I have Mondays off and I usually like to avoid household chores by going for a walk along the coast. I find it spiritually uplifting to find a place to sit and gaze out at the ocean, it is a little bit like prayer for me. And there are so many beautiful places to choose.. at the moment, I am drawn to Chapel Porth and the walk towards St Agnes. It is particularly beautiful right now to see the joyful signs of Spring emerging and with them a sense that anything is possible.
So, that was the plan, but then I looked at Twitter and spotted a tweet grumbling about an address given by the Bishop of Chelmsford, Stephen Cottrell. Yes, it is true, the squabbling within the Church of England scuppered my plans and I should know better. However, because of all the furore about Bishop Philip North, I felt compelled to see what all this new fuss was about.
A Bishop prepared to be one of the first to unpick the phrase which will be at the heart of many a discussion for some time since the rejection of the House of Bishops’ report on sexuality…….”radical Christian inclusion”. And a phrase which ironically risks irritating and even alienating many within the Church.
The Church of England is now at a pivotal point in its history…striving to be inclusive but with a seemingly insurmountable task ahead.
The parallels between the sexuality debate and Philip North’s decision to stand down over his views on ordaining women are obvious. And an illustration of the liberal and conservative strength of feeling and power to exert influence when challenged. Each “side” believing theirs to be the “right” way, but to my humble mind, not prepared to enable the other viewpoint to “flourish”.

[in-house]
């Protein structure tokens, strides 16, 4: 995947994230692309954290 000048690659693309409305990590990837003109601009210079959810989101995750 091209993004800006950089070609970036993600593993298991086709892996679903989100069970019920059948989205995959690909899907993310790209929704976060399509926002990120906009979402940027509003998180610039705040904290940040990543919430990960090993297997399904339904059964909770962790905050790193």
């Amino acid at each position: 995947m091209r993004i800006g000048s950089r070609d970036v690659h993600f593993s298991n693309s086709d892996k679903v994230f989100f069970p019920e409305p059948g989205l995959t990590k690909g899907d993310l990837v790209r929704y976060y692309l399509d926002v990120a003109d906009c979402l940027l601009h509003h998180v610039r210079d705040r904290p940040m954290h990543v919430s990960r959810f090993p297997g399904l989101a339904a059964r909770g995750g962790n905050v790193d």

And that is why Stephen Cottrell’s words are so important now.
Brave enough to try to find a practical explanation of how this radical inclusion may work. And brave enough to articulate it among the first wave of Bishops…
It is difficult to see how the Church of England can survive unless there is some relaxation of the interpretation of original Church doctrine.
And is it so wrong as Christians who are called to live out our lives with Love, to baulk at accepting “prayers of thanksgiving” for same sex couples? Surely this is a true example of Christian inclusion?
Yes, to some this is controversial, but as Bishop Stephen says, “we cannot ignore the culture in which we are set.” He says ” we are all seeking to be faithful to scripture and how we interpret it within the contexts we serve.”
It seems to me that both liberals and conservatives now have to give a little because unless there is some leeway for interpretation of doctrine and in the case of Philip North, an acceptance and adherence to the settlement on women bishops, the Church of England’s days are numbered.
It is now necessary for those within the Church of England on both sides, to set an example to the wider world that they are able to ” compromise” on their firm held views and illustrate true ” mutual flourishing”. It will take courage, understanding and a huge generosity of spirit to concede to another perspective, but personally I believe that is the only option. And that is surely the Christian way?
There is a long way to go, but if the Church of England is to ensure its future, it needs to help disciples understand that ” in Christ there is a new humanity.”
Thank you for reading this, I am now determined that tomorrow, my ‘phone is off and I’ll be on the cliffs somewhere instead!